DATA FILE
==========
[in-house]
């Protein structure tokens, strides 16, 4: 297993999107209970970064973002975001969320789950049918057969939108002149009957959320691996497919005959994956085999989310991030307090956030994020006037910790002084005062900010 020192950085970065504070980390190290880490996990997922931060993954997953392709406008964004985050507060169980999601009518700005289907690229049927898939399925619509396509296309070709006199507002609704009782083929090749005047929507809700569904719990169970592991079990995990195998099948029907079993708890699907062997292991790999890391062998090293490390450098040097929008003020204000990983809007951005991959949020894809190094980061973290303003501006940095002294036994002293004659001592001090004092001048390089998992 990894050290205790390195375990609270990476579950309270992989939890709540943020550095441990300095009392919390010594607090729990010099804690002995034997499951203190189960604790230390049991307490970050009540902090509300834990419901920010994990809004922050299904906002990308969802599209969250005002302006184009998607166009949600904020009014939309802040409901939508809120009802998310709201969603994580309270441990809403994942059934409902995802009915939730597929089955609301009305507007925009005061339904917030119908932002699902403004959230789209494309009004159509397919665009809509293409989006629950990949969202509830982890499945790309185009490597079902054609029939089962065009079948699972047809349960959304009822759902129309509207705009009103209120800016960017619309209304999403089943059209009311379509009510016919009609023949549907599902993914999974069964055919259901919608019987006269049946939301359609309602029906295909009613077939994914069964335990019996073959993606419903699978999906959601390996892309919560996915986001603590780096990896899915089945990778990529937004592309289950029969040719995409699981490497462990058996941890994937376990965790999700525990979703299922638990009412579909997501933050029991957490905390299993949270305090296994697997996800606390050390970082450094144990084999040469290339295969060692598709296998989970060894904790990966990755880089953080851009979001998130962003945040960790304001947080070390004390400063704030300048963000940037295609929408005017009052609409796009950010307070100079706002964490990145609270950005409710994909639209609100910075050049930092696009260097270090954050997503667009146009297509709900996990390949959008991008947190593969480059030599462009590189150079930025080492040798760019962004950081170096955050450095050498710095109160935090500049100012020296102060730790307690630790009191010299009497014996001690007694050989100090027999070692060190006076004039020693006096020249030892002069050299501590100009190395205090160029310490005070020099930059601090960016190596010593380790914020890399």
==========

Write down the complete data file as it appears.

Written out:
[in-house]
């Protein structure tokens, strides 16, 4: 297993999107209970970064973002975001969320789950049918057969939108002149009957959320691996497919005959994956085999989310991030307090956030994020006037910790002084005062900010 020192950085970065504070980390190290880490996990997922931060993954997953392709406008964004985050507060169980999601009518700005289907690229049927898939399925619509396509296309070709006199507002609704009782083929090749005047929507809700569904719990169970592991079990995990195998099948029907079993708890699907062997292991790999890391062998090293490390450098040097929008003020204000990983809007951005991959949020894809190094980061973290303003501006940095002294036994002293004659001592001090004092001048390089998992 990894050290205790390195375990609270990476579950309270992989939890709540943020550095441990300095009392919390010594607090729990010099804690002995034997499951203190189960604790230390049991307490970050009540902090509300834990419901920010994990809004922050299904906002990308969802599209969250005002302006184009998607166009949600904020009014939309802040409901939508809120009802998310709201969603994580309270441990809403994942059934409902995802009915939730597929089955609301009305507007925009005061339904917030119908932002699902403004959230789209494309009004159509397919665009809509293409989006629950990949969202509830982890499945790309185009490597079902054609029939089962065009079948699972047809349960959304009822759902129309509207705009009103209120800016960017619309209304999403089943059209009311379509009510016919009609023949549907599902993914999974069964055919259901919608019987006269049946939301359609309602029906295909009613077939994914069964335990019996073959993606419903699978999906959601390996892309919560996915986001603590780096990896899915089945990778990529937004592309289950029969040719995409699981490497462990058996941890994937376990965790999700525990979703299922638990009412579909997501933050029991957490905390299993949270305090296994697997996800606390050390970082450094144990084999040469290339295969060692598709296998989970060894904790990966990755880089953080851009979001998130962003945040960790304001947080070390004390400063704030300048963000940037295609929408005017009052609409796009950010307070100079706002964490990145609270950005409710994909639209609100910075050049930092696009260097270090954050997503667009146009297509709900996990390949959008991008947190593969480059030599462009590189150079930025080492040798760019962004950081170096955050450095050498710095109160935090500049100012020296102060730790307690630790009191010299009497014996001690007694050989100090027999070692060190006076004039020693006096020249030892002069050299501590100009190395205090160029310490005070020099930059601090960016190596010593380790914020890399």